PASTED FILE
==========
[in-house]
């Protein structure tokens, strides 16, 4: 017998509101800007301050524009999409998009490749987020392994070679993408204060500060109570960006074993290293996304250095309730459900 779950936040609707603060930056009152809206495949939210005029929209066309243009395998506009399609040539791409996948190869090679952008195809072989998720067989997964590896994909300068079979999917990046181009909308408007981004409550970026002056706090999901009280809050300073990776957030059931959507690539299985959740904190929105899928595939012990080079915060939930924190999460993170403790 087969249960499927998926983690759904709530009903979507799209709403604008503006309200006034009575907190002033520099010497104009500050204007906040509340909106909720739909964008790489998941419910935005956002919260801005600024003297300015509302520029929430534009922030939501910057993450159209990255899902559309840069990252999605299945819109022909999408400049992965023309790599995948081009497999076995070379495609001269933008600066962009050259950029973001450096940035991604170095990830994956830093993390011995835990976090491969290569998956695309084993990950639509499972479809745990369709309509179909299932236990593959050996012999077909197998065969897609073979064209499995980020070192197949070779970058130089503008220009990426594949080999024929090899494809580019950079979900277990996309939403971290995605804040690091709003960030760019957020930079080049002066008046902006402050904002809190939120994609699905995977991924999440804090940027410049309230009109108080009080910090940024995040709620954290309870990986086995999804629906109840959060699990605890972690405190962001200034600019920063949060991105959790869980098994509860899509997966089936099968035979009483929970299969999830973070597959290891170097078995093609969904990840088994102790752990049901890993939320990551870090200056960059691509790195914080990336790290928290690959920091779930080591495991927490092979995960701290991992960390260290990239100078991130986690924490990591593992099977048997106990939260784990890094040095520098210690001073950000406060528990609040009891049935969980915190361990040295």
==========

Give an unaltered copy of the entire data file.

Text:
[in-house]
């Protein structure tokens, strides 16, 4: 017998509101800007301050524009999409998009490749987020392994070679993408204060500060109570960006074993290293996304250095309730459900 779950936040609707603060930056009152809206495949939210005029929209066309243009395998506009399609040539791409996948190869090679952008195809072989998720067989997964590896994909300068079979999917990046181009909308408007981004409550970026002056706090999901009280809050300073990776957030059931959507690539299985959740904190929105899928595939012990080079915060939930924190999460993170403790 087969249960499927998926983690759904709530009903979507799209709403604008503006309200006034009575907190002033520099010497104009500050204007906040509340909106909720739909964008790489998941419910935005956002919260801005600024003297300015509302520029929430534009922030939501910057993450159209990255899902559309840069990252999605299945819109022909999408400049992965023309790599995948081009497999076995070379495609001269933008600066962009050259950029973001450096940035991604170095990830994956830093993390011995835990976090491969290569998956695309084993990950639509499972479809745990369709309509179909299932236990593959050996012999077909197998065969897609073979064209499995980020070192197949070779970058130089503008220009990426594949080999024929090899494809580019950079979900277990996309939403971290995605804040690091709003960030760019957020930079080049002066008046902006402050904002809190939120994609699905995977991924999440804090940027410049309230009109108080009080910090940024995040709620954290309870990986086995999804629906109840959060699990605890972690405190962001200034600019920063949060991105959790869980098994509860899509997966089936099968035979009483929970299969999830973070597959290891170097078995093609969904990840088994102790752990049901890993939320990551870090200056960059691509790195914080990336790290928290690959920091779930080591495991927490092979995960701290991992960390260290990239100078991130986690924490990591593992099977048997106990939260784990890094040095520098210690001073950000406060528990609040009891049935969980915190361990040295």